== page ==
Tuesday, July 27, 2004


Dan Cloutier: 1 year for $3,000,000

What does an average NHL goaltender cost you these days?

Answer: About $3,000,000 USD per season.

The Canucks and Dan Cloutier avoided a nasty arbitration hearing and agreed to a 1-year, $3mil deal for next season.

In my previous entry regarding the Canucks� upcoming arbitrary battles, I was expecting this kind of dough for Cloutier.

So, Lalime just signed a deal that will pay him $2.9million next season, with an option for $3.2mil for the following season. I would expect Cloutier would fall into line with Lalime�s contract, and his award would be around $3mil for next year.

Why did both sides come to the table and hammer this out?

My guess: fear.

For the Canucks, they probably feared that some buckethead arbitrator would award Cloutier around $3.5mil, which would be too much money to pay an average-at-best goaltender. The Canucks would probably have to walk away from that deal, and be left without a bonafide #1 goaltender for next season. As bad as Cloutier is, there aren�t a lot of other options easily available without giving up a lot in a trade (Kevin Weekes Part II? I don�t think so�)

Cloutier probably feared that the Canucks would walk away from any award that would be too high, leaving him unemployed next season.

Would any other NHL team pay $3mil or more for Cloutier�s services next year? Does Paris Hilton have any real talent?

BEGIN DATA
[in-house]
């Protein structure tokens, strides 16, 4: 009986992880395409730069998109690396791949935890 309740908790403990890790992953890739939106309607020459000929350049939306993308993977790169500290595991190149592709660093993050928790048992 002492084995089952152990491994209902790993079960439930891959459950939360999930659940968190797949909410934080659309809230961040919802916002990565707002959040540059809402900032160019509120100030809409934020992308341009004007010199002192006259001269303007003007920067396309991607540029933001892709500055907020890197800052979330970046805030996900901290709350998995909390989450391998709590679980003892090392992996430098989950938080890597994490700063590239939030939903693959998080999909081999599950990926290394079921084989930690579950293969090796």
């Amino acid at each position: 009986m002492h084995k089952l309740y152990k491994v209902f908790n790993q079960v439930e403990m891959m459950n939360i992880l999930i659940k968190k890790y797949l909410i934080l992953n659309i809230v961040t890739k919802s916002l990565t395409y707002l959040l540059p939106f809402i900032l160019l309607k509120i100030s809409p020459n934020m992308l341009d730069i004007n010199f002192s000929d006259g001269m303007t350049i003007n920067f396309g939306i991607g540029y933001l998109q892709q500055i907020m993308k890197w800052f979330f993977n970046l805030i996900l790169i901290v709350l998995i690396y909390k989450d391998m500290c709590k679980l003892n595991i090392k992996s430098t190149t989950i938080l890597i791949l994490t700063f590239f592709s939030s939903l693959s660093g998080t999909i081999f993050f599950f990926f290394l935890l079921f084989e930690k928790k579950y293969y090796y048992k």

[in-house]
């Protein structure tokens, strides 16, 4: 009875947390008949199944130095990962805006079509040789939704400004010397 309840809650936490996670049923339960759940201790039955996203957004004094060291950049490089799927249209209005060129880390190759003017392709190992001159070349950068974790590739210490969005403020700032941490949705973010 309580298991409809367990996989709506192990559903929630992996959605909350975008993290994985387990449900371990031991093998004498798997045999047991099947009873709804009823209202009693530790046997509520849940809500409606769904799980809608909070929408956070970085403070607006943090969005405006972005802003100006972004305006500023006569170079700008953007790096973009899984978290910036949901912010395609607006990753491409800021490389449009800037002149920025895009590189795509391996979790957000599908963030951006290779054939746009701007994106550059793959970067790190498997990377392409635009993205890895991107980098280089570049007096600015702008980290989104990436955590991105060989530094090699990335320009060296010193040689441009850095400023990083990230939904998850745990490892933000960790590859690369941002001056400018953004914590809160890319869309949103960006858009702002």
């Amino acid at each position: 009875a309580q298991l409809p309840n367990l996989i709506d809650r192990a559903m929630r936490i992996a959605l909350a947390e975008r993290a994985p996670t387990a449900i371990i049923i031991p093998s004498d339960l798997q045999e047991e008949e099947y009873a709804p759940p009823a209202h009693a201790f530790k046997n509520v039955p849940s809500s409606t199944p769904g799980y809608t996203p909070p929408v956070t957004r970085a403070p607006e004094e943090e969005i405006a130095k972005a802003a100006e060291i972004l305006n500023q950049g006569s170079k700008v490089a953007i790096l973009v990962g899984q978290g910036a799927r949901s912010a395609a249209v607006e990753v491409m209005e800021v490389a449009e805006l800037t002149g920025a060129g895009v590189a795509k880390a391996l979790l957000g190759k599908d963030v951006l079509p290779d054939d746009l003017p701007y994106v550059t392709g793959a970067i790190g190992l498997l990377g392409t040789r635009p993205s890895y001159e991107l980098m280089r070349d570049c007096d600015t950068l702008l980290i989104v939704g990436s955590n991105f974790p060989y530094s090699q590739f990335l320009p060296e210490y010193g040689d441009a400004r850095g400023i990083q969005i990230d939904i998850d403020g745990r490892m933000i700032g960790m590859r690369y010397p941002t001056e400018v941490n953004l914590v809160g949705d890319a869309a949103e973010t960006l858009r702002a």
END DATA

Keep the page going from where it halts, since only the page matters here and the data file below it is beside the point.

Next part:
The Canucks would have the right to match any offer to Cloutier under 80% of the arbitration award. So, say Cloutier is awarded $3.5 million, the Canucks could match any offer to Cloutier that was $2.8mil or under. The Canucks would love to have Cloutier back at that amount, and they know that no other team is going to be offering over $2.8 mil if Cloutier were available.

Overall, this is a win-win situation for both sides. The Canucks get a decent #1 goalie for next season at the maximum price they were willing to disburse, and Cloutier gets a pretty good salary which is in the neighbourhood of what an arbitrator would have likely given him.

Cloutier also avoids having his ego bruised by having his game chopped to bits during the arbitration hearing, although Dave Nonis couldn�t do a third of the ripjob that Brian Burke would be capable of. One day with Brian Burke and Cloutier would be reduced to a blubbering alcoholic.

Cloutier is happy, the Canucks are happy, and the fans need some Maalox.

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